Building accurate predictive models for biological data sets from next-generation high-throughput data sources is essential to bioinformatics. However, confounding variables such as sex, age, and habitat can skew the results of such models, leading to biased and inaccurate results. Due to a lack of for machine learning algorithms suited for high-dimensional data sets with small sample sizes, David extended an existing confounder-correcting (cc) algorithm (ccSVM) to allow Kernel Orthogonal Projections to Latent Structures (KOPLS) to explicitly account for confounding factors.

This project focused on the following goals:

  • Develop in silico pipeline and datasets for comparing confounding correcting algorithms
  • Compare confounder-correcting KOPLS to confounder-correcting SVM
  • Develop manuscript and R package based on results

At the end of the summer David presented his results at a Synthesis Seminar on the construction and application of ccKOPLS. The results were written up in a manuscript, and was accepted by the 2015 IEEE International Conference on Bioinformatics and Biomedicine.

GitHub: https://github.com/Anderson-Lab/CCPredict

Effects of HERVK and HIV1 Sequence Variation on Viral Control using GWAS and Bayesian Network Analysis

Alex Brown and Kellan Fluette

Recent improvements in sequencing technology ("next-gen" sequencing platforms) have sharply reduced the cost of sequencing. The 1000 Genomes Project is the first project to sequence the genomes of a large number of people, to provide a comprehensive resource on human genetic variation.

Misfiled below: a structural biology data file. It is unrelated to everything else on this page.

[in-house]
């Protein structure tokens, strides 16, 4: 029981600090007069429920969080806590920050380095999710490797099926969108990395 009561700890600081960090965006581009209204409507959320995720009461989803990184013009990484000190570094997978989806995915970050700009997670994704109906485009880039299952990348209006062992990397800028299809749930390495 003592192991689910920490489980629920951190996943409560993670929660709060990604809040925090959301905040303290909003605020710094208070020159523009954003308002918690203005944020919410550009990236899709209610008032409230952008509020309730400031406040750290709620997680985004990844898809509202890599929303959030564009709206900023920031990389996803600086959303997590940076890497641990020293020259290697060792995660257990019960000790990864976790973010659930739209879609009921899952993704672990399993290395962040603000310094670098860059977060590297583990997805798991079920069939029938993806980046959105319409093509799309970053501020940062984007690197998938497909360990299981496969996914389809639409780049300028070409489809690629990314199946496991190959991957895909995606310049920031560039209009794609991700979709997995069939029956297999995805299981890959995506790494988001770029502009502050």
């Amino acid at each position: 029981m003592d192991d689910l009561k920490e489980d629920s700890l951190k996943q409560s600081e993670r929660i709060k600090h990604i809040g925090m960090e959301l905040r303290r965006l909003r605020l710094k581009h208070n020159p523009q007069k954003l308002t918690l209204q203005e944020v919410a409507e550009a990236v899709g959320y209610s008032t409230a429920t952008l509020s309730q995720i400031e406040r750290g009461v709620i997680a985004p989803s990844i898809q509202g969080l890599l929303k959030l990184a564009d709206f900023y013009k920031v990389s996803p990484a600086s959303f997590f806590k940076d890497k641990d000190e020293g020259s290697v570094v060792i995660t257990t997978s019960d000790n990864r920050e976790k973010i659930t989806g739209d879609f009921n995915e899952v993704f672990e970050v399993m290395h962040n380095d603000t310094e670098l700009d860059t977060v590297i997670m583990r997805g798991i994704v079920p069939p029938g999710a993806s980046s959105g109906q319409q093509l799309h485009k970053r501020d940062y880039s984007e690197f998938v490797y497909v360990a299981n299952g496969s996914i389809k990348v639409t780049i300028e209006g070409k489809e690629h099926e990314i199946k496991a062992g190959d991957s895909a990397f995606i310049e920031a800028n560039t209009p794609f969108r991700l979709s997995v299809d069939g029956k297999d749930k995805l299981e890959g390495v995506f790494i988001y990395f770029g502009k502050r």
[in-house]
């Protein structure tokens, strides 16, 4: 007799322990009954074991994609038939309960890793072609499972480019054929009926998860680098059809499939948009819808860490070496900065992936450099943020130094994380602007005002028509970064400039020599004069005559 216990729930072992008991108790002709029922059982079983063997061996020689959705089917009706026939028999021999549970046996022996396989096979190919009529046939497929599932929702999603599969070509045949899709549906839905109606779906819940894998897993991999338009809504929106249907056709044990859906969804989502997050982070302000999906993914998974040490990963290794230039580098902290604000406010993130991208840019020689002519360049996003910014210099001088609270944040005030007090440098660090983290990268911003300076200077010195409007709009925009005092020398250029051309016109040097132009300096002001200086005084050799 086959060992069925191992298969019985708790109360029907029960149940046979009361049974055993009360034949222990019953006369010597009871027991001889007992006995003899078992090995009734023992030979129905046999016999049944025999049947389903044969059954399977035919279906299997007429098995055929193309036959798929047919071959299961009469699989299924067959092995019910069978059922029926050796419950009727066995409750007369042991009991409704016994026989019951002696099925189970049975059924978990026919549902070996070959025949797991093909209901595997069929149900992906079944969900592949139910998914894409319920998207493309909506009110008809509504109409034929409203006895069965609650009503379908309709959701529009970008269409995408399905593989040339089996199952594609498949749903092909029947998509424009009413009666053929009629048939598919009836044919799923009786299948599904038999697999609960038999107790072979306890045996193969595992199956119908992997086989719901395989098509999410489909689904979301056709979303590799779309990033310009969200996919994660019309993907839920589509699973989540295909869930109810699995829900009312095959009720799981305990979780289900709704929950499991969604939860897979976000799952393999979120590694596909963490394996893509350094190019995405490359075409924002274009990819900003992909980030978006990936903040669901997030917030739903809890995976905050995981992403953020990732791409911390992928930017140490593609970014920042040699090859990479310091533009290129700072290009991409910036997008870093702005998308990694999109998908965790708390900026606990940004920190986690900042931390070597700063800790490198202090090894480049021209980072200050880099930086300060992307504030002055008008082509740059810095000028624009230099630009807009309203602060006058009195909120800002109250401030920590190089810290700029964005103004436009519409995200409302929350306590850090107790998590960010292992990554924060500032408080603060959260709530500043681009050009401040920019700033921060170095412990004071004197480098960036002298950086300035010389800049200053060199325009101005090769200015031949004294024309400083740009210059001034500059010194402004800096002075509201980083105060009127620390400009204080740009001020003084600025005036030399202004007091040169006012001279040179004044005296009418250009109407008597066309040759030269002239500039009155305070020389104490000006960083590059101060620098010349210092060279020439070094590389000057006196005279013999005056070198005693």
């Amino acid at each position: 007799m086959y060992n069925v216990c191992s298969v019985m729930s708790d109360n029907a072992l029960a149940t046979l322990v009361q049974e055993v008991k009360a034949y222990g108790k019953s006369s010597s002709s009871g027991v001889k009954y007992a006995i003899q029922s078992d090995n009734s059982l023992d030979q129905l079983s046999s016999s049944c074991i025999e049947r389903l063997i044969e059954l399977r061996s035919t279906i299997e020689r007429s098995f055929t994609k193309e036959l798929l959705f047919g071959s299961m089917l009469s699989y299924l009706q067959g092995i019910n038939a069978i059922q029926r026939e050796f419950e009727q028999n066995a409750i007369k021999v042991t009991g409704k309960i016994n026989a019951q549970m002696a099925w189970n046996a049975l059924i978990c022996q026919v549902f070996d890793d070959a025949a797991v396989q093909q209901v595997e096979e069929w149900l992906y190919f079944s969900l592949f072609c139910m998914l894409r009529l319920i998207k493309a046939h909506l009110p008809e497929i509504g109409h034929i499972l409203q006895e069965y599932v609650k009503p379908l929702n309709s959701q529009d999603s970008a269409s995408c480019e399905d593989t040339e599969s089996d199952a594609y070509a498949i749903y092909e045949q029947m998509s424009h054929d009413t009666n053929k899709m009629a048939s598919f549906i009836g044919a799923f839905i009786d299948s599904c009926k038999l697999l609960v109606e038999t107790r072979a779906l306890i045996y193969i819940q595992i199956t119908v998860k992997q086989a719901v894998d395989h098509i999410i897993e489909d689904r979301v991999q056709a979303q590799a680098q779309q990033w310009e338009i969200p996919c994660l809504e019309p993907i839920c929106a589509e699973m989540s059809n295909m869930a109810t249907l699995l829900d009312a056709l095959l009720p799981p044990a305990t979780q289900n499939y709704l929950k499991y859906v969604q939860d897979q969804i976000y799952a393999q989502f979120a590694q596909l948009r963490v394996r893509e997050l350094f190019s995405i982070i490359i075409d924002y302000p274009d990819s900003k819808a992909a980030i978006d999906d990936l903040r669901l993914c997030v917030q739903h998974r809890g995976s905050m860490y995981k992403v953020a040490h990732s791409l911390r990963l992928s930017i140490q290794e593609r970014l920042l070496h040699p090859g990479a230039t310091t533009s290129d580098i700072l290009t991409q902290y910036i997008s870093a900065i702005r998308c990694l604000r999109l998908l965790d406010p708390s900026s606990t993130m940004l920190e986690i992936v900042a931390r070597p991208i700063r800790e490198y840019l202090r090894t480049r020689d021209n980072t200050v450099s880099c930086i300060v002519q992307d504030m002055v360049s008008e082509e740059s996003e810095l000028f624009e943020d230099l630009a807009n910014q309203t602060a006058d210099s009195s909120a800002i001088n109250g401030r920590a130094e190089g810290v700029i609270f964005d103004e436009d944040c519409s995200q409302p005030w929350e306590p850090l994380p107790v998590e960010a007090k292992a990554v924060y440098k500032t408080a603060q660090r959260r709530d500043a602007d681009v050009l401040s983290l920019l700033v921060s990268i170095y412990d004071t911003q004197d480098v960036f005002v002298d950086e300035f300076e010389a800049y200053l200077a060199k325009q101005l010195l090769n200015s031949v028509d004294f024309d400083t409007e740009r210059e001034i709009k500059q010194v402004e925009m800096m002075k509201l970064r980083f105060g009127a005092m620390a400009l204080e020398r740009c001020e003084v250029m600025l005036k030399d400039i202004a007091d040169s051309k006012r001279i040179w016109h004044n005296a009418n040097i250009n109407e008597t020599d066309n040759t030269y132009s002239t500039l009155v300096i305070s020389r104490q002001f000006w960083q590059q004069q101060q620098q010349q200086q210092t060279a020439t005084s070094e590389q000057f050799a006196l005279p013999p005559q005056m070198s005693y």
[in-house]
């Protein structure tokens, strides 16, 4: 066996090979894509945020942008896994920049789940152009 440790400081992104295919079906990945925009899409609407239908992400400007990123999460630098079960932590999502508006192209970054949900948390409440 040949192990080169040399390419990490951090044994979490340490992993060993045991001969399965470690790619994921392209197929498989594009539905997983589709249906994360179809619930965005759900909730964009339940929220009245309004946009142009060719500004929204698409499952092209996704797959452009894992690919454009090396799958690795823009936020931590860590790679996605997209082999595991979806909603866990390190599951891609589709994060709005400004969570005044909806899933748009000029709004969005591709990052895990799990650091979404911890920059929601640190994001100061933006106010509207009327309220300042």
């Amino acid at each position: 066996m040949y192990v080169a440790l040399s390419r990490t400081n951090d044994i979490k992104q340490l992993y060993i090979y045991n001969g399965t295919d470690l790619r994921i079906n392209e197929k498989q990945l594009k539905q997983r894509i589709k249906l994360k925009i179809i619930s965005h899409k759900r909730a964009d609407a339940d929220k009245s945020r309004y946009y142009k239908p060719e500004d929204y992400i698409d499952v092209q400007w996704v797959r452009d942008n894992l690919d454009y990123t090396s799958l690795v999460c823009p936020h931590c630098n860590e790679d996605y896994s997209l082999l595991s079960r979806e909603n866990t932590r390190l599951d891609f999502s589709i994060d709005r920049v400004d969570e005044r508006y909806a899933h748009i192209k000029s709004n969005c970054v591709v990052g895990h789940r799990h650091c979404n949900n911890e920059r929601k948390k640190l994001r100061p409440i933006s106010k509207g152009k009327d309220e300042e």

The goal of the 1000 Genomes Project is to find most genetic variants that have frequencies of at least 1% in the populations studied. This goal can be attained by sequencing many individuals lightly. To sequence a person's genome, many copies of the DNA are broken into short pieces and each piece is sequenced. The many copies of DNA mean that the DNA pieces are more-or-less randomly distributed across the genome. The pieces are then aligned to the reference sequence and joined together. To find the complete genomic sequence of one person with current sequencing platforms requires sequencing that person's DNA the equivalent of about 28 times (called 28X). If the amount of sequence done is only an average of once across the genome (1X), then much of the sequence will be missed, because some genomic locations will be covered by several pieces while others will have none. The deeper the sequencing coverage, the more of the genome will be covered at least once. Also, people are diploid; the deeper the sequencing coverage, the more likely that both chromosomes at a location will be included. In addition, deeper coverage is particularly useful for detecting structural variants, and allows sequencing errors to be corrected.